City Council approves dollars for affordable housing

February 28, 2012

By Warren Kagarise

Officials used $55,249 in city funds to build affordable housing in other King County cities, including a planned Kirkland shelter for homeless youths and a Bellevue shelter for homeless women.

City Council members approved the expenditure to A Regional Coalition for Housing — a joint group including King County and 15 Eastside cities — in a unanimous decision Feb. 6. Issaquah officials used leftover funds from Eastside Fire & Rescue Station 72 construction to fund affordable housing projects.

“This was one of those last-minute budget decisions that came out of our budget discussion at the end of last year,” Councilman Mark Mullet said. “We decided ARCH was important.”

Janet Olin, a board member for The Sophia Way, a nonprofit organization dedicated to assisting homeless women, said ARCH funds could enable the organization to remodel a Bellevue space to double The Sophia Way’s capacity.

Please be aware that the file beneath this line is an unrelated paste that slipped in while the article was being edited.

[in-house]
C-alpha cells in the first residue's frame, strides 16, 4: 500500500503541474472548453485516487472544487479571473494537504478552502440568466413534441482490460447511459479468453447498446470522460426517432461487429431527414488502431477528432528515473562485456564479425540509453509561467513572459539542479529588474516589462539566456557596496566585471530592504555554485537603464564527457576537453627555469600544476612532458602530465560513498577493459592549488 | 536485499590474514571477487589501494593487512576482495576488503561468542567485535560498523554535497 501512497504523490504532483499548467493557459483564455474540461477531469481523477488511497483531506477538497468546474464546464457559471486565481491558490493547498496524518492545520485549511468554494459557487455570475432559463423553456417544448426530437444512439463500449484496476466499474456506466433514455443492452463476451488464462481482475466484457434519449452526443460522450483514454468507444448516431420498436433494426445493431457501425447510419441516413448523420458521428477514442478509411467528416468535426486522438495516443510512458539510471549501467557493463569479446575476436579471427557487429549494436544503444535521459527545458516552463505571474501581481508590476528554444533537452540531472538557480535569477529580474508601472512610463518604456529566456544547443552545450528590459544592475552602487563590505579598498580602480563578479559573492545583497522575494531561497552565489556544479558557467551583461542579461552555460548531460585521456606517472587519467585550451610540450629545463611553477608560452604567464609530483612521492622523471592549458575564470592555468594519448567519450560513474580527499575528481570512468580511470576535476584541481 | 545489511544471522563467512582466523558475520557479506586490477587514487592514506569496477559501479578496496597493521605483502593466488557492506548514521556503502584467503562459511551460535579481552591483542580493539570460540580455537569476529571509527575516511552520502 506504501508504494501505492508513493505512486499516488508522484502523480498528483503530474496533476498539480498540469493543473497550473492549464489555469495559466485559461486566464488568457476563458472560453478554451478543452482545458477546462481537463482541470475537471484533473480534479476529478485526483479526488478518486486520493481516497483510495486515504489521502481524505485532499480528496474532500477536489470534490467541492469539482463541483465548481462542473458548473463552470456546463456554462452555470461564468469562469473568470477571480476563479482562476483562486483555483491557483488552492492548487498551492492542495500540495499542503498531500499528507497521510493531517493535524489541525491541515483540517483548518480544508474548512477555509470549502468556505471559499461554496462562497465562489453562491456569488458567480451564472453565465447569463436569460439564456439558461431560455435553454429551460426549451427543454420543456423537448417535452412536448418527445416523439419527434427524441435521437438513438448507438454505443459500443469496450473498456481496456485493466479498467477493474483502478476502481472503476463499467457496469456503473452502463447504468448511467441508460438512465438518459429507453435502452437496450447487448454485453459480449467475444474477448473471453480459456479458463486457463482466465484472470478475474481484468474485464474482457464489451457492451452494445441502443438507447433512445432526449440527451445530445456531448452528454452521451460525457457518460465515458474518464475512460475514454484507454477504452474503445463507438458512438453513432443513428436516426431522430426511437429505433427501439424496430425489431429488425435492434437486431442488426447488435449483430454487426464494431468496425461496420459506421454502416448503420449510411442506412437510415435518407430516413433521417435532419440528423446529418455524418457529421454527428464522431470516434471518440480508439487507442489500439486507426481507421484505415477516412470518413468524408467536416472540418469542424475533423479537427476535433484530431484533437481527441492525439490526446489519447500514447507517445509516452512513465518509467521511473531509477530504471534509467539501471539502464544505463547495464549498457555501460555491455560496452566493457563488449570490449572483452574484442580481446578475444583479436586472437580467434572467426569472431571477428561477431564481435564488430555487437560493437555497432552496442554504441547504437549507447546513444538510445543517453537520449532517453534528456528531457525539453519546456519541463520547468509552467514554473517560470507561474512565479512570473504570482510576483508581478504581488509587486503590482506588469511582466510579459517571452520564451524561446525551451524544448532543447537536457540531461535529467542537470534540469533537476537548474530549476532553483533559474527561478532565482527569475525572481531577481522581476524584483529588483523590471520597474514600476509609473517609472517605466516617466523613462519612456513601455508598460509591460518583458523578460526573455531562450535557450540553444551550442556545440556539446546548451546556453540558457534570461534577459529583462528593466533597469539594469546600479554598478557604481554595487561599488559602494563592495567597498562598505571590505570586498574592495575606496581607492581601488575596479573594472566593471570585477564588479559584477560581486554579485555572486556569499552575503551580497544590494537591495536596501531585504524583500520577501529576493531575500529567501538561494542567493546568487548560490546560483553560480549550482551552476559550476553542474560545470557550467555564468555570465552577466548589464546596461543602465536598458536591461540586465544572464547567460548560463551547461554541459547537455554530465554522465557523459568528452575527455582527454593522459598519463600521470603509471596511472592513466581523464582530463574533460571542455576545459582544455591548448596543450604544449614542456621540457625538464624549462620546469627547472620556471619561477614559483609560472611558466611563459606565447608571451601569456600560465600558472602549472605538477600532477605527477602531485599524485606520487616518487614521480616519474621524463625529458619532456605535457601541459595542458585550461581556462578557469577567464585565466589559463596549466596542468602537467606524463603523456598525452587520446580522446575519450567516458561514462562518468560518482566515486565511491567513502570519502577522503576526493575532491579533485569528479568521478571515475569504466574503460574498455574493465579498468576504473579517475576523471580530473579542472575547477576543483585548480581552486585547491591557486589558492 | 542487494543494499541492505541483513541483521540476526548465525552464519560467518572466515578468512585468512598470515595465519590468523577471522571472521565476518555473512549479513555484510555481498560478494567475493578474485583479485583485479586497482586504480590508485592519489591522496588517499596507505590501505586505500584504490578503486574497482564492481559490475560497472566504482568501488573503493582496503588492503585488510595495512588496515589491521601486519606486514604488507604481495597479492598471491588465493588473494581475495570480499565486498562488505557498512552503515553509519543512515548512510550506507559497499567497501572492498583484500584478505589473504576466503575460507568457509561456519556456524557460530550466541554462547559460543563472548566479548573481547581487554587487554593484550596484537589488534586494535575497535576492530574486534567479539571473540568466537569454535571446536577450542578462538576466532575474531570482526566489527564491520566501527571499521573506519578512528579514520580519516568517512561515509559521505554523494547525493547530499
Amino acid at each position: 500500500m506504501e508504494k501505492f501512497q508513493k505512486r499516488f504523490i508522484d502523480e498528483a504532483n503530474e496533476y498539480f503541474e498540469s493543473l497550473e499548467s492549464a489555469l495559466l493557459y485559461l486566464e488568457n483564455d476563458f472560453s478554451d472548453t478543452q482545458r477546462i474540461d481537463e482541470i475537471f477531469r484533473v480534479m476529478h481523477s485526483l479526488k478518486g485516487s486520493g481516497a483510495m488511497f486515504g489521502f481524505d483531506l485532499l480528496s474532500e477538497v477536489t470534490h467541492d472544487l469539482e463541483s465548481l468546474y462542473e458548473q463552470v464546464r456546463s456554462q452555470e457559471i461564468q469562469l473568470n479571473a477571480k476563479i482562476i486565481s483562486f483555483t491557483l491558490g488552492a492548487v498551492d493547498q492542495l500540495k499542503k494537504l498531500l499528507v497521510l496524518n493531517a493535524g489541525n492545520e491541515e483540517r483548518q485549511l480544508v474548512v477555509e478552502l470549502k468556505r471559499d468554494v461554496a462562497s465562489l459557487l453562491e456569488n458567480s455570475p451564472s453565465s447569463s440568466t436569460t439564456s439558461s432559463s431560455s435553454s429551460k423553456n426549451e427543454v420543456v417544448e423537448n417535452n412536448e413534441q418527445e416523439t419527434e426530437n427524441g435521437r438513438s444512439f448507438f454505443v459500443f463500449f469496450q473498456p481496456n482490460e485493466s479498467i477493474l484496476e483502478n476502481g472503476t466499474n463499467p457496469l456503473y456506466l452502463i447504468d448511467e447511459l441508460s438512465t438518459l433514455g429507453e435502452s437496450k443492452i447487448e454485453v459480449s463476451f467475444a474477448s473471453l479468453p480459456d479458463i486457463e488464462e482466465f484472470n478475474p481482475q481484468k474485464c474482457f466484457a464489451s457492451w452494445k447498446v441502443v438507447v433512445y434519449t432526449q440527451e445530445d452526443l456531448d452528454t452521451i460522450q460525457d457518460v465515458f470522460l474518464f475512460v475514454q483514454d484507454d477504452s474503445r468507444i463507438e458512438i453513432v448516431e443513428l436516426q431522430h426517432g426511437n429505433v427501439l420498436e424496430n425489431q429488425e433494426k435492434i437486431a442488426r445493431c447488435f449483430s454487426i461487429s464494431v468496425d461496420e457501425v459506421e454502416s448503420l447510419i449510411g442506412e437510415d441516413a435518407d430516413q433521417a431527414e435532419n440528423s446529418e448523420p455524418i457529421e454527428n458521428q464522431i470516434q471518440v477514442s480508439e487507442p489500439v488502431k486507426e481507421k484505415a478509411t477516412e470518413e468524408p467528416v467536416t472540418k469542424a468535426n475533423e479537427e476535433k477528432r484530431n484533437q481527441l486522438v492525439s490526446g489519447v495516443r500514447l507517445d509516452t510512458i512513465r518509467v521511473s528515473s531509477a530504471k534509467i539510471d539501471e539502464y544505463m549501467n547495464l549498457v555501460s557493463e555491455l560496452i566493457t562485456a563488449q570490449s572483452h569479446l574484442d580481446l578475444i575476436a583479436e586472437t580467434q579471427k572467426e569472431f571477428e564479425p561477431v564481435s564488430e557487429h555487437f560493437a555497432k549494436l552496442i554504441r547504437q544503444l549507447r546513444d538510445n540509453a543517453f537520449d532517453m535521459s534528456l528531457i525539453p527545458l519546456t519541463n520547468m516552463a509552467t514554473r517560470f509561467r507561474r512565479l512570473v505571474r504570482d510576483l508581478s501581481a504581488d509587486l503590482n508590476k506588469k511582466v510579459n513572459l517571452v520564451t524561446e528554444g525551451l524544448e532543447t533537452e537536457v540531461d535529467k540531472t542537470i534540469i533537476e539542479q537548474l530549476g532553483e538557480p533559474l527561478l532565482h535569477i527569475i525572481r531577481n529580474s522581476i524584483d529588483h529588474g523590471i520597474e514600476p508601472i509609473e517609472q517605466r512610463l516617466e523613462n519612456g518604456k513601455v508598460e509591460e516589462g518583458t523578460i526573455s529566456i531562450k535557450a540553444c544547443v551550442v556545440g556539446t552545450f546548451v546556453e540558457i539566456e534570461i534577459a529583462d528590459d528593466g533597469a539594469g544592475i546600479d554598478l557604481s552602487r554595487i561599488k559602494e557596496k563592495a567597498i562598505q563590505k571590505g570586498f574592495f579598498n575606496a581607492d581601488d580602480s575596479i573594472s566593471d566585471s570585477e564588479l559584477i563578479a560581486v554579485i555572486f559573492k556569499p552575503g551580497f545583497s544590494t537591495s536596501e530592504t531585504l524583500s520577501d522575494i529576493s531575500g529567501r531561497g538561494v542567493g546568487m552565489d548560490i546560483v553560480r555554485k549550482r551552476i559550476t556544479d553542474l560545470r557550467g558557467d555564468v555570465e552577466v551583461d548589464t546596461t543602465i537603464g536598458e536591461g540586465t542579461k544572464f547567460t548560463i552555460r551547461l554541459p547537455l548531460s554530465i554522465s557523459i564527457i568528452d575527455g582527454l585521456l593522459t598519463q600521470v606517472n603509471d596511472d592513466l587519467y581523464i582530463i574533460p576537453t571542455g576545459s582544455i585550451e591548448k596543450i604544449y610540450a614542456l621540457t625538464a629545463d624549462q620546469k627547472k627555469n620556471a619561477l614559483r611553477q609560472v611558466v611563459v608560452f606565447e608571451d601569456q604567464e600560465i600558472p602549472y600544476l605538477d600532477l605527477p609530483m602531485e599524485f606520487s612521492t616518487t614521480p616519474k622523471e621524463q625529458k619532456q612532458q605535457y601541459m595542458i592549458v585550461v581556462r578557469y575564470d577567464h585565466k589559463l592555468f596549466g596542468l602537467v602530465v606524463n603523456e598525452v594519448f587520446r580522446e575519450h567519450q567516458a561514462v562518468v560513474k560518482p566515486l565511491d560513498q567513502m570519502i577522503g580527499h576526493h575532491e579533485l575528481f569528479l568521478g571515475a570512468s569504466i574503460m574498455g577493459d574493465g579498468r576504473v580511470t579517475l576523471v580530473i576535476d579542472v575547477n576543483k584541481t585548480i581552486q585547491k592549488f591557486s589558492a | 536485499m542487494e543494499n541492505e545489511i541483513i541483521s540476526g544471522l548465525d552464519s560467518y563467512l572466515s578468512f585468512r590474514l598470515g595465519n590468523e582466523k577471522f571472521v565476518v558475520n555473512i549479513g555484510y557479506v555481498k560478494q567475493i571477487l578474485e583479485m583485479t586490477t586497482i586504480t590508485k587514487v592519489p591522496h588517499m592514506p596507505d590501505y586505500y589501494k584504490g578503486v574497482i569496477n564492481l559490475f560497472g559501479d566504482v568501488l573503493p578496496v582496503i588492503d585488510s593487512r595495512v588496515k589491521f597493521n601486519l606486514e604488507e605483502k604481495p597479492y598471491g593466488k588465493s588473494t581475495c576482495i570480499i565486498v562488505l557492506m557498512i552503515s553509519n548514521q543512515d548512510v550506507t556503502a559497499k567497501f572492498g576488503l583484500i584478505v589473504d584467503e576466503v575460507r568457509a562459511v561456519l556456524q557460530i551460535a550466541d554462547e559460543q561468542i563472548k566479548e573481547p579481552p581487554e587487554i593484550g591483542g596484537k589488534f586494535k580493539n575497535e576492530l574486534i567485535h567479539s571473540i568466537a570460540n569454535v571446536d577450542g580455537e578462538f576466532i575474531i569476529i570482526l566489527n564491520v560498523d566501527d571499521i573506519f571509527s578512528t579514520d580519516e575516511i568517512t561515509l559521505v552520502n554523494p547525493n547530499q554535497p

“The women who are clients of The Sophia Way need access to affordable housing,” she said before the council decision. “Without ARCH funds, this would not be possible.”

The expanded capacity means residents should no longer need to sleep on the floor due to space considerations.

“Shelter is often the first step in the journey from the streets to affordable housing,” Olin said.

In the past, ARCH supported the YWCA Family Village at Issaquah complex and Habitat for Humanity of East King County construction in the Issaquah Highlands.

The council praised ARCH for fostering cooperation and leadership in the region.

“ARCH is a great example of a number of local municipalities pooling their resources and addressing needs for housing that otherwise wouldn’t be taken care of by the marketplace in general,” Councilman Paul Winterstein said.

Members also addressed the question of why city funds benefit projects in other municipalities.

“These particular projects that we’re approving this evening are not going to be anything that are housed here in Issaquah, but within the region of where the coalition serves,” Councilwoman Eileen Barber said. “It is a broad region. There is great benefit.”

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